Conclusions

  

These results indicate that Gleevec may be useful as an adjuvant treatment in Rb patients, specially those considered for radiation therapy.

Keywords:

retinoblastoma; cell lines; imatinib mesylate; radiation; c-kit; tyrosine kinase

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Introduction

Retinoblastoma (Rb) is the most common primary malignant intra-ocular tumor in children and overall, the most common retinal tumor. It represents approximately 4% of all pediatric malignancies.1 Early diagnosis can greatly improve both treatment efficacy and survival rates, although some patients still succumb because of metastatic disease. The current therapies for Rb include intravenous chemoreduction, thermotherapy, cryotherapy, laser photocoagulation, plaque radiotherapy, external beam radiotherapy, enucleation, orbital exenteration, and systemic chemotherapy for metastatic disease.1

Rb is generally a radiosensitive tumor. In the treatment of Rb, radiation is delivered in the form of brachytherapy (plaque radiotherapy) or using an external beam (EBR) delivering irradiation to the whole eye; the latter being used only as a last choice of treatment before enucleation in more advanced tumors. Earlier stages of the disease expectedly respond better, with success rates as high as 88%. When irradiation is used as salvage therapy in stages IV and V, half of the treated eyes still retain useful vision.2 Unfortunately, the use of external beam radiotherapy increases the incidence of orbital hypoplasia, cataract, and second cancers in the field of irradiation, specially in patients younger than 12 months of age.3 In the past 10 years, there has been an effort by many centers to avoid EBR by the use of chemotherapy to decrease the tumor dimensions (chemoreduction). Focal treatment methods are then used to consolidate the tumor control.4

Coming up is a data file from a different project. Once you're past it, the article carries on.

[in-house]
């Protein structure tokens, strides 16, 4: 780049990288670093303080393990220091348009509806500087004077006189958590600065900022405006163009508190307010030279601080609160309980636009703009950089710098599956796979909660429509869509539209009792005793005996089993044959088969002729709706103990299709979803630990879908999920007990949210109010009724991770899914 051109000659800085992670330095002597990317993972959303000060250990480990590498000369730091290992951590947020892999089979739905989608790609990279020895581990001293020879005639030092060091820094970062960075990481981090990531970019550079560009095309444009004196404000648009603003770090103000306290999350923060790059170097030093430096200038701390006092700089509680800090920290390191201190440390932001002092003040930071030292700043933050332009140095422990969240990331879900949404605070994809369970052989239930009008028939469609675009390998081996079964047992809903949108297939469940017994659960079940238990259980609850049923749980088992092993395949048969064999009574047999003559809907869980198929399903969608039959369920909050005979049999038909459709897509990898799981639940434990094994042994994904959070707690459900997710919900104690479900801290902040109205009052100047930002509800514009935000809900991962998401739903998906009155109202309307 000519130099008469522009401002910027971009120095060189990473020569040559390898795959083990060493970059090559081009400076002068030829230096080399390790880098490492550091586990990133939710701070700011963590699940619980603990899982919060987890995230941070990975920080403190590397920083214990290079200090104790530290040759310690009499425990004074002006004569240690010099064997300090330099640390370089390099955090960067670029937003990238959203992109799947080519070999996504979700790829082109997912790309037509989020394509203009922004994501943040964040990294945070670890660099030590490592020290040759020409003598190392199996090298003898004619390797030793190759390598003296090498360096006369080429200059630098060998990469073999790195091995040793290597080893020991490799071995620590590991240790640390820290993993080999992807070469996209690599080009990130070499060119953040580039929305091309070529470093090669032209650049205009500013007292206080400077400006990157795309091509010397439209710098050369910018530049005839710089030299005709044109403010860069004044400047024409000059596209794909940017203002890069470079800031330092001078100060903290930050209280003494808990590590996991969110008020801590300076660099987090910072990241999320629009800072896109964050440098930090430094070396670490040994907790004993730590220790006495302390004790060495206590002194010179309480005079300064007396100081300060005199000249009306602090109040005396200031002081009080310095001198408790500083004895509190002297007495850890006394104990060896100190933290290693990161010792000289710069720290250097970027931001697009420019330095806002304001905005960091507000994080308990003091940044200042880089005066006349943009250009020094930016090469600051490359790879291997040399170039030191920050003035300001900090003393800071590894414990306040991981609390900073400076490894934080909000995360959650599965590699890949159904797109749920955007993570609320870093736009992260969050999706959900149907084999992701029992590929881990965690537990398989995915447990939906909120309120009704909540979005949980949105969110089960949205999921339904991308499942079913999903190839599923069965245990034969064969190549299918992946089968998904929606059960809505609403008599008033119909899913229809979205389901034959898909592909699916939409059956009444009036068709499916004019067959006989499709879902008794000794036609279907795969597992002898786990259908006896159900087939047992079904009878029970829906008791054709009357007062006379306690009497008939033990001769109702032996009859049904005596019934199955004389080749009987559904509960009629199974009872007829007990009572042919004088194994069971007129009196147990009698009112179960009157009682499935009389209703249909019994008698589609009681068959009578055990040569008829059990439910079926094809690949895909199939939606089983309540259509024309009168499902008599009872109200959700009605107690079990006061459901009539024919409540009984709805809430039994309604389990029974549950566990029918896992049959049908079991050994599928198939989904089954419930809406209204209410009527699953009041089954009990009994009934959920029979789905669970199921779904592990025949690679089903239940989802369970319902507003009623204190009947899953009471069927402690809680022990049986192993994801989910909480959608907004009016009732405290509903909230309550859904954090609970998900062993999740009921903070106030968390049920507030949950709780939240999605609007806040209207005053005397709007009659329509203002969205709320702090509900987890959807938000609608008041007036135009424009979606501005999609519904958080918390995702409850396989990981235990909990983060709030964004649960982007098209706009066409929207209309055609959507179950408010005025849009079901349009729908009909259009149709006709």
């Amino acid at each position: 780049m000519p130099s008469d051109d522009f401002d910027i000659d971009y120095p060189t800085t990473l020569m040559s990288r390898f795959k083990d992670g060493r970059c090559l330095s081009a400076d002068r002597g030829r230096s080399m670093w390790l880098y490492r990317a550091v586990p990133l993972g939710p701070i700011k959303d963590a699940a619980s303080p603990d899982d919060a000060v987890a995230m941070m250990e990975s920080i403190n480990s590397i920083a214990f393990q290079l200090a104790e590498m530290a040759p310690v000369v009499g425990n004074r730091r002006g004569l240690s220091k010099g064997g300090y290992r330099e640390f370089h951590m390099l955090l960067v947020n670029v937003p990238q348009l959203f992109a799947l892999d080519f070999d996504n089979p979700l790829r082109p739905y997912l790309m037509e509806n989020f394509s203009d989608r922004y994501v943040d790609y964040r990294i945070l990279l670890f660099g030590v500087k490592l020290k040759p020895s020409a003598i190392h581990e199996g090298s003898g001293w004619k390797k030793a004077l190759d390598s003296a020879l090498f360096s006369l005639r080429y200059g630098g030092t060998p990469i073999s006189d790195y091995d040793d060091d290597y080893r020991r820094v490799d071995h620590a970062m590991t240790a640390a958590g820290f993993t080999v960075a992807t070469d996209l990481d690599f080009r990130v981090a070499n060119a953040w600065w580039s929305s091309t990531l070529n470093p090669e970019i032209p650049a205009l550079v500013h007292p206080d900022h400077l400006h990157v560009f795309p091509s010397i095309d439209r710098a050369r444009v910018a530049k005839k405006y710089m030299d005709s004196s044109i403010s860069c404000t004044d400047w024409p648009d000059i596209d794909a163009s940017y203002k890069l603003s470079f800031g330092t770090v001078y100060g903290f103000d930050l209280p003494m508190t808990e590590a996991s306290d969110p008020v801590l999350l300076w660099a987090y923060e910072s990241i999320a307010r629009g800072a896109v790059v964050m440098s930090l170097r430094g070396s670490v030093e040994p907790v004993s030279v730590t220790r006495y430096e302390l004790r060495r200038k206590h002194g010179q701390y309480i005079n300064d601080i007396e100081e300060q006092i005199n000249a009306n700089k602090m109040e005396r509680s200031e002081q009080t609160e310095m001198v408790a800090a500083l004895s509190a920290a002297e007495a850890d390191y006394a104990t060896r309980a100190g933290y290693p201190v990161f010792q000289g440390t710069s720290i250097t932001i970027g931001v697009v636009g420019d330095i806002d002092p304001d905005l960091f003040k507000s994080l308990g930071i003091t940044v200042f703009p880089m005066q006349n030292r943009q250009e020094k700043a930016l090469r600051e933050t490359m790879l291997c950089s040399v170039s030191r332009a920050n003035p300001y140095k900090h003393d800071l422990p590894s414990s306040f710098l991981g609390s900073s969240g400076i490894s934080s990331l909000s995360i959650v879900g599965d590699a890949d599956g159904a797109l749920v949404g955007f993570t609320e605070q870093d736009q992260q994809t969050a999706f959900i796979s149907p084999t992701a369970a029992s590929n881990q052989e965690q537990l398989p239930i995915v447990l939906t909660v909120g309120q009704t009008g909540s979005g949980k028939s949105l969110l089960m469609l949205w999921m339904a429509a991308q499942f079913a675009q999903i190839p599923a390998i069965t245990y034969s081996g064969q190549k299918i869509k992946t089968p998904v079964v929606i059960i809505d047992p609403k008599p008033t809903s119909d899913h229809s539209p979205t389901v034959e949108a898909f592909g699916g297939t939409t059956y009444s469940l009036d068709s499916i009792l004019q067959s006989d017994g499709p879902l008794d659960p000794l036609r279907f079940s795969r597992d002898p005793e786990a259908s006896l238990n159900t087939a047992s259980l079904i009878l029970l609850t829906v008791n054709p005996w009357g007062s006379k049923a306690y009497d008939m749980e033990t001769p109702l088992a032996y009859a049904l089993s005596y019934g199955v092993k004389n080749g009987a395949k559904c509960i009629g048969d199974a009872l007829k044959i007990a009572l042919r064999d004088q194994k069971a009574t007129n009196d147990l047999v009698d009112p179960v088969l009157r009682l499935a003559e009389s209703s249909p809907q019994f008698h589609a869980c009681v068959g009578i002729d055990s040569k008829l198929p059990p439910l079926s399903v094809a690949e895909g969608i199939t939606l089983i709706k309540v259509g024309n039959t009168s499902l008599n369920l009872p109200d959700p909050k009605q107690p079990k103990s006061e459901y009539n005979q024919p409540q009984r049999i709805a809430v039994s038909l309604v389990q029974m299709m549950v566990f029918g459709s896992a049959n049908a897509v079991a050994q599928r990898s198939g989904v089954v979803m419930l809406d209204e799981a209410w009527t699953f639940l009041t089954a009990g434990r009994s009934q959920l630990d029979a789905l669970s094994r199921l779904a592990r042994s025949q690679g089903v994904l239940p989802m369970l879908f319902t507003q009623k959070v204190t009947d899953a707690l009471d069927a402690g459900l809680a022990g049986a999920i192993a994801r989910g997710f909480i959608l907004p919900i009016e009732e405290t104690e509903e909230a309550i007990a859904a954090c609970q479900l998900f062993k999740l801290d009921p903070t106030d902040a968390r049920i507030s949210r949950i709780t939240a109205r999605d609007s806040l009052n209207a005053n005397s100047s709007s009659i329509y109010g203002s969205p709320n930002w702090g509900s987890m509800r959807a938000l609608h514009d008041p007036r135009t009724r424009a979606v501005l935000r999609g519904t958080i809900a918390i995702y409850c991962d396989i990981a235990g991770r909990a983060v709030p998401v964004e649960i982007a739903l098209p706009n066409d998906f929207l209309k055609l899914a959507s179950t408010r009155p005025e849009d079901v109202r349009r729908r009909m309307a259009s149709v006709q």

Despite systemic chemotherapy with a variety of chemotherapeutic agents, many tumors persist unaffected.5, 6 The presence of multiple side effects along with the multidrug resistance often observed has fostered the development of a new class of citotoxic agents. These agents target individual genes that have altered expression in tumors cells.7